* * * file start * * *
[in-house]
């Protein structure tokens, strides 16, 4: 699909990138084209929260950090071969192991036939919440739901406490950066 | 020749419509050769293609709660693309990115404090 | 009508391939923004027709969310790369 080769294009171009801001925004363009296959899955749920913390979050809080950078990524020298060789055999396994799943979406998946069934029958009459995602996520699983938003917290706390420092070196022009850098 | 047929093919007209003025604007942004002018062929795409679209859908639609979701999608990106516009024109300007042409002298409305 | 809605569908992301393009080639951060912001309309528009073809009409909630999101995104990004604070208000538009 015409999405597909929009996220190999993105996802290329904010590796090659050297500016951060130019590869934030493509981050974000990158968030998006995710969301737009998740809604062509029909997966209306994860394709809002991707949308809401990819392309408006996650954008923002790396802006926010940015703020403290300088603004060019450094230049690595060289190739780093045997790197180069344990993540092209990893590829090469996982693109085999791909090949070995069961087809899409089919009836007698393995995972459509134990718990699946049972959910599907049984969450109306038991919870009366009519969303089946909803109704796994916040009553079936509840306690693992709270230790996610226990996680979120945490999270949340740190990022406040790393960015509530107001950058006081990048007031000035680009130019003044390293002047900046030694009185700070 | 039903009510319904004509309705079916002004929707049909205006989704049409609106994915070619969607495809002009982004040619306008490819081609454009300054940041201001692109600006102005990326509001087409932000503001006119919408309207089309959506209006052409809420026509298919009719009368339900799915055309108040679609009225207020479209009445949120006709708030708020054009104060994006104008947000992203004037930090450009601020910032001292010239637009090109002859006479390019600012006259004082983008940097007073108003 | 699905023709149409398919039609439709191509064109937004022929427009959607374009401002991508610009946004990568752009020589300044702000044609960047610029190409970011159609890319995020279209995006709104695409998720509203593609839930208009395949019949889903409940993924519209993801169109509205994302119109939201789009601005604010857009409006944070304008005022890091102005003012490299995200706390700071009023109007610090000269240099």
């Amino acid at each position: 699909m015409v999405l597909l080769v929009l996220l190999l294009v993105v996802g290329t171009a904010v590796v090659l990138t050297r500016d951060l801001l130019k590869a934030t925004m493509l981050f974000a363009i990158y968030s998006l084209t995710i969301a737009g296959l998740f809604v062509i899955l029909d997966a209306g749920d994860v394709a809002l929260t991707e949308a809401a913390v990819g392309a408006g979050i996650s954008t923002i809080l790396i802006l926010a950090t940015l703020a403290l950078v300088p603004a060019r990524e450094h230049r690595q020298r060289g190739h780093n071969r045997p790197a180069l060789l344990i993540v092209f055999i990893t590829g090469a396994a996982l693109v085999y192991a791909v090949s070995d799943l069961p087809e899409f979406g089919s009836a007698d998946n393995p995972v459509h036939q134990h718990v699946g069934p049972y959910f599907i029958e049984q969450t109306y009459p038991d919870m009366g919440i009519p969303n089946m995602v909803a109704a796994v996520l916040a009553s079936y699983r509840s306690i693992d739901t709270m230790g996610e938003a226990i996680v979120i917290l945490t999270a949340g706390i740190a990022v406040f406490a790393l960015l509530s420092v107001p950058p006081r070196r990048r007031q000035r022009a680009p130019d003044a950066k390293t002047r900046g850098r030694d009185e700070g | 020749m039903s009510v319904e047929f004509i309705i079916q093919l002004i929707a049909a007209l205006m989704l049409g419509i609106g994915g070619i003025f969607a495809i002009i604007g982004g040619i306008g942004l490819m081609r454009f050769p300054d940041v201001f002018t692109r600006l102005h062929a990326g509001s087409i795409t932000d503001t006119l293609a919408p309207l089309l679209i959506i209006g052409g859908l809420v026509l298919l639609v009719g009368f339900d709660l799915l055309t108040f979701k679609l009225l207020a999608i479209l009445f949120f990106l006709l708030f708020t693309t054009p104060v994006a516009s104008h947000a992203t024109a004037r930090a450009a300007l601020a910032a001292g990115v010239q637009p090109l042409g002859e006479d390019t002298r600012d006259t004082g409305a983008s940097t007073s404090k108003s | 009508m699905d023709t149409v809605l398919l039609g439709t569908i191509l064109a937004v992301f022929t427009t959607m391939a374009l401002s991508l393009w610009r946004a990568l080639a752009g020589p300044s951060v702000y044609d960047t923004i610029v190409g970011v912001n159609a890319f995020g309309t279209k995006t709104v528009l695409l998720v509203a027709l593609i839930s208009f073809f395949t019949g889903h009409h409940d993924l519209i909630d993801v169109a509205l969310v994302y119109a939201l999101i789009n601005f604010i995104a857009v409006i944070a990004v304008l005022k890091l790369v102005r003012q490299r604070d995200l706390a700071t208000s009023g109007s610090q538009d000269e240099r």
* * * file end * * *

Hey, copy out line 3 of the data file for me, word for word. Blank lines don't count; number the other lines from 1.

């Amino acid at each position: 699909m015409v999405l597909l080769v929009l996220l190999l294009v993105v996802g290329t171009a904010v590796v090659l990138t050297r500016d951060l801001l130019k590869a934030t925004m493509l981050f974000a363009i990158y968030s998006l084209t995710i969301a737009g296959l998740f809604v062509i899955l029909d997966a209306g749920d994860v394709a809002l929260t991707e949308a809401a913390v990819g392309a408006g979050i996650s954008t923002i809080l790396i802006l926010a950090t940015l703020a403290l950078v300088p603004a060019r990524e450094h230049r690595q020298r060289g190739h780093n071969r045997p790197a180069l060789l344990i993540v092209f055999i990893t590829g090469a396994a996982l693109v085999y192991a791909v090949s070995d799943l069961p087809e899409f979406g089919s009836a007698d998946n393995p995972v459509h036939q134990h718990v699946g069934p049972y959910f599907i029958e049984q969450t109306y009459p038991d919870m009366g919440i009519p969303n089946m995602v909803a109704a796994v996520l916040a009553s079936y699983r509840s306690i693992d739901t709270m230790g996610e938003a226990i996680v979120i917290l945490t999270a949340g706390i740190a990022v406040f406490a790393l960015l509530s420092v107001p950058p006081r070196r990048r007031q000035r022009a680009p130019d003044a950066k390293t002047r900046g850098r030694d009185e700070g | 020749m039903s009510v319904e047929f004509i309705i079916q093919l002004i929707a049909a007209l205006m989704l049409g419509i609106g994915g070619i003025f969607a495809i002009i604007g982004g040619i306008g942004l490819m081609r454009f050769p300054d940041v201001f002018t692109r600006l102005h062929a990326g509001s087409i795409t932000d503001t006119l293609a919408p309207l089309l679209i959506i209006g052409g859908l809420v026509l298919l639609v009719g009368f339900d709660l799915l055309t108040f979701k679609l009225l207020a999608i479209l009445f949120f990106l006709l708030f708020t693309t054009p104060v994006a516009s104008h947000a992203t024109a004037r930090a450009a300007l601020a910032a001292g990115v010239q637009p090109l042409g002859e006479d390019t002298r600012d006259t004082g409305a983008s940097t007073s404090k108003s | 009508m699905d023709t149409v809605l398919l039609g439709t569908i191509l064109a937004v992301f022929t427009t959607m391939a374009l401002s991508l393009w610009r946004a990568l080639a752009g020589p300044s951060v702000y044609d960047t923004i610029v190409g970011v912001n159609a890319f995020g309309t279209k995006t709104v528009l695409l998720v509203a027709l593609i839930s208009f073809f395949t019949g889903h009409h409940d993924l519209i909630d993801v169109a509205l969310v994302y119109a939201l999101i789009n601005f604010i995104a857009v409006i944070a990004v304008l005022k890091l790369v102005r003012q490299r604070d995200l706390a700071t208000s009023g109007s610090q538009d000269e240099r």